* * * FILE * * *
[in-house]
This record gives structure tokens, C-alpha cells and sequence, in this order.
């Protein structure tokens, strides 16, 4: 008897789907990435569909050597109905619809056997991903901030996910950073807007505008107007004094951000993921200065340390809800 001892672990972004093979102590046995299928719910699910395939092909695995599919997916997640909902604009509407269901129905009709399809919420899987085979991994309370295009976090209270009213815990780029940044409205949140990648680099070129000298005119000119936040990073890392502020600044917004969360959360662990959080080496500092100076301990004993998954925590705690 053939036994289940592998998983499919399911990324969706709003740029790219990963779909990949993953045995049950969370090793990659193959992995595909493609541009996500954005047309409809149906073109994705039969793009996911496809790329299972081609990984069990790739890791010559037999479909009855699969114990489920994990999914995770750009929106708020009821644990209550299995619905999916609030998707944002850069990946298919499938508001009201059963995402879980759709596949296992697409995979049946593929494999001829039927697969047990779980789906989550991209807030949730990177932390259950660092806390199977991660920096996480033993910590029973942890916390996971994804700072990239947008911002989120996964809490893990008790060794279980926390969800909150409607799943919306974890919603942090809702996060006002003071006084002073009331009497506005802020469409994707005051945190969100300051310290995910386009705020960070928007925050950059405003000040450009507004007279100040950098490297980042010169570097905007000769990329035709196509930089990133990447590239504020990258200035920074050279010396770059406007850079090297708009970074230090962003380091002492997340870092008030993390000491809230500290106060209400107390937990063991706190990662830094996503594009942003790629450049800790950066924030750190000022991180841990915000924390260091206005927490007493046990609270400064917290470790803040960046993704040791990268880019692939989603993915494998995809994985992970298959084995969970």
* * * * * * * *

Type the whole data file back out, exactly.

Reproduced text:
[in-house]
This record gives structure tokens, C-alpha cells and sequence, in this order.
């Protein structure tokens, strides 16, 4: 008897789907990435569909050597109905619809056997991903901030996910950073807007505008107007004094951000993921200065340390809800 001892672990972004093979102590046995299928719910699910395939092909695995599919997916997640909902604009509407269901129905009709399809919420899987085979991994309370295009976090209270009213815990780029940044409205949140990648680099070129000298005119000119936040990073890392502020600044917004969360959360662990959080080496500092100076301990004993998954925590705690 053939036994289940592998998983499919399911990324969706709003740029790219990963779909990949993953045995049950969370090793990659193959992995595909493609541009996500954005047309409809149906073109994705039969793009996911496809790329299972081609990984069990790739890791010559037999479909009855699969114990489920994990999914995770750009929106708020009821644990209550299995619905999916609030998707944002850069990946298919499938508001009201059963995402879980759709596949296992697409995979049946593929494999001829039927697969047990779980789906989550991209807030949730990177932390259950660092806390199977991660920096996480033993910590029973942890916390996971994804700072990239947008911002989120996964809490893990008790060794279980926390969800909150409607799943919306974890919603942090809702996060006002003071006084002073009331009497506005802020469409994707005051945190969100300051310290995910386009705020960070928007925050950059405003000040450009507004007279100040950098490297980042010169570097905007000769990329035709196509930089990133990447590239504020990258200035920074050279010396770059406007850079090297708009970074230090962003380091002492997340870092008030993390000491809230500290106060209400107390937990063991706190990662830094996503594009942003790629450049800790950066924030750190000022991180841990915000924390260091206005927490007493046990609270400064917290470790803040960046993704040791990268880019692939989603993915494998995809994985992970298959084995969970």